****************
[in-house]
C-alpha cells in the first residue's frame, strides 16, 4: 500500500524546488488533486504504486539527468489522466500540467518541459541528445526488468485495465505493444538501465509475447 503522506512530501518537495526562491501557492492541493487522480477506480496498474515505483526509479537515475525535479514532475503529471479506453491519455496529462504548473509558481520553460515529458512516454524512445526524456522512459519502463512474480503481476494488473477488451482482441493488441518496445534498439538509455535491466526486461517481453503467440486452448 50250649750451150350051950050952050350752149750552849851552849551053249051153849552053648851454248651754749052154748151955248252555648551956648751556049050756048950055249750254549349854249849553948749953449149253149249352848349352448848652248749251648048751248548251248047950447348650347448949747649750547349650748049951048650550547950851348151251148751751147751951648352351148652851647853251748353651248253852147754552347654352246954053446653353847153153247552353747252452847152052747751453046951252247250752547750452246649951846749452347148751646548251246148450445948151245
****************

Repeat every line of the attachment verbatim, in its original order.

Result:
[in-house]
C-alpha cells in the first residue's frame, strides 16, 4: 500500500524546488488533486504504486539527468489522466500540467518541459541528445526488468485495465505493444538501465509475447 503522506512530501518537495526562491501557492492541493487522480477506480496498474515505483526509479537515475525535479514532475503529471479506453491519455496529462504548473509558481520553460515529458512516454524512445526524456522512459519502463512474480503481476494488473477488451482482441493488441518496445534498439538509455535491466526486461517481453503467440486452448 50250649750451150350051950050952050350752149750552849851552849551053249051153849552053648851454248651754749052154748151955248252555648551956648751556049050756048950055249750254549349854249849553948749953449149253149249352848349352448848652248749251648048751248548251248047950447348650347448949747649750547349650748049951048650550547950851348151251148751751147751951648352351148652851647853251748353651248253852147754552347654352246954053446653353847153153247552353747252452847152052747751453046951252247250752547750452246649951846749452347148751646548251246148450445948151245